How does a child get tested for dyslexia?
Screenings are used to identify struggling readers and pinpoint who needs reading intervention, or response to intervention (RTI).
According to this Dyslexia Assessment Fact Sheet, “a clinical evaluation is necessary to determine a diagnosis of dyslexia if the student continues to struggle with literacy skills, despite high-quality instruction using an RTI approach. Areas to be assessed, in depth, by a team of individuals include the following: phonological awareness, phonological or language-based memory, rapid automatic naming, receptive vocabulary, phonics skills, decoding/encoding real and pseudo-words, oral reading fluency, and writing at the sentence and paragraph level.”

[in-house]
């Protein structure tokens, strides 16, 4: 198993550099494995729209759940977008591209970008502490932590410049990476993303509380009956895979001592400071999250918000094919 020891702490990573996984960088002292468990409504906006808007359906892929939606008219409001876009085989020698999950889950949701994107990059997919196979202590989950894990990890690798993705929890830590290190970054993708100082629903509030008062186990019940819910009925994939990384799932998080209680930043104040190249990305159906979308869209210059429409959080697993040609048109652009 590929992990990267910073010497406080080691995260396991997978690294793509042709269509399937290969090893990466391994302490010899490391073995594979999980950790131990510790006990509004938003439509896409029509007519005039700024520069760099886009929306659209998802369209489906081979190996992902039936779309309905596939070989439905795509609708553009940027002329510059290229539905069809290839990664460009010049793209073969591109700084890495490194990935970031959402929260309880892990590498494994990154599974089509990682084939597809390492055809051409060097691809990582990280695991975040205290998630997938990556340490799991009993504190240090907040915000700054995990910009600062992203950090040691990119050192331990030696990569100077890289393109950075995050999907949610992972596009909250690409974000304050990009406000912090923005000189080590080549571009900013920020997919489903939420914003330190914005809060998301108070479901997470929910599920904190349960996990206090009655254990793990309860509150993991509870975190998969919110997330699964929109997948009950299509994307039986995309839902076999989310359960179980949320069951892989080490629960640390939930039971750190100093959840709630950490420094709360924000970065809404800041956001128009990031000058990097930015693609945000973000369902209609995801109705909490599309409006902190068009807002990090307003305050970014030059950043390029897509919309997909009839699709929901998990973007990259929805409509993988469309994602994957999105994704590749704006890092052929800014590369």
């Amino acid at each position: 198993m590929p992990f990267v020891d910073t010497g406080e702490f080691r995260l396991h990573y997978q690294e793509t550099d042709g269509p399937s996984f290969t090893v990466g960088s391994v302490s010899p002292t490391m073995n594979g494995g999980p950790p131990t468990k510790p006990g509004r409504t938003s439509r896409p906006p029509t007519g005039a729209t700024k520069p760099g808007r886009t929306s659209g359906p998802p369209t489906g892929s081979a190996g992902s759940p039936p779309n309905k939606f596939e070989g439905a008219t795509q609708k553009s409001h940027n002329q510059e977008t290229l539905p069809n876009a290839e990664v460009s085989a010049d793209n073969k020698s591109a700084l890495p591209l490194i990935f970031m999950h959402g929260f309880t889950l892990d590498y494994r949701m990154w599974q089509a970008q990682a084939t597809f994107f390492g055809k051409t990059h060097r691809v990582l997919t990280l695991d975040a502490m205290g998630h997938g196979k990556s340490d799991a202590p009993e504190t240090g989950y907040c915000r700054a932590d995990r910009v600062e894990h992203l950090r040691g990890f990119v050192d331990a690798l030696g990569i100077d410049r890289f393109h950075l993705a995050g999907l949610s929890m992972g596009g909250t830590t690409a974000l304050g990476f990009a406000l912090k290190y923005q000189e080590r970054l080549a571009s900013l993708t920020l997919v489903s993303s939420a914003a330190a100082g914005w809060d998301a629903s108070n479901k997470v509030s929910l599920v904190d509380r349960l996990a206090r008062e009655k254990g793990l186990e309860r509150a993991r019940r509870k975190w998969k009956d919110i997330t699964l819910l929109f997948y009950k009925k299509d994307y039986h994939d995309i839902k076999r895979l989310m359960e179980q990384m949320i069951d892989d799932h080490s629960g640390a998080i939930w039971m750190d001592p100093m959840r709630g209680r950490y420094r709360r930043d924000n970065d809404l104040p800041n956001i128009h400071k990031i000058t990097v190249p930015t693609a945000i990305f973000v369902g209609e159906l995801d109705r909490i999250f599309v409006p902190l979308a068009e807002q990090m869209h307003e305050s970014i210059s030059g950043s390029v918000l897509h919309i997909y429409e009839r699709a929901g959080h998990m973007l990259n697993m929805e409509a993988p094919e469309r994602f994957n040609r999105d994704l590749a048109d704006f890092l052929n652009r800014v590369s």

Assessment is key not only because it helps us pinpoint the need for intervention, but it can show what intervention will be best for a student. Anyone (parent, teacher, therapist) connected to a student who feels the child is not responding as expected to their curriculum and/or academic interventions can ask the school to evaluate them for learning disabilities.
Check out our article Dyslexia 101 for more information about who can diagnose this learning disability and what interventions are recommended.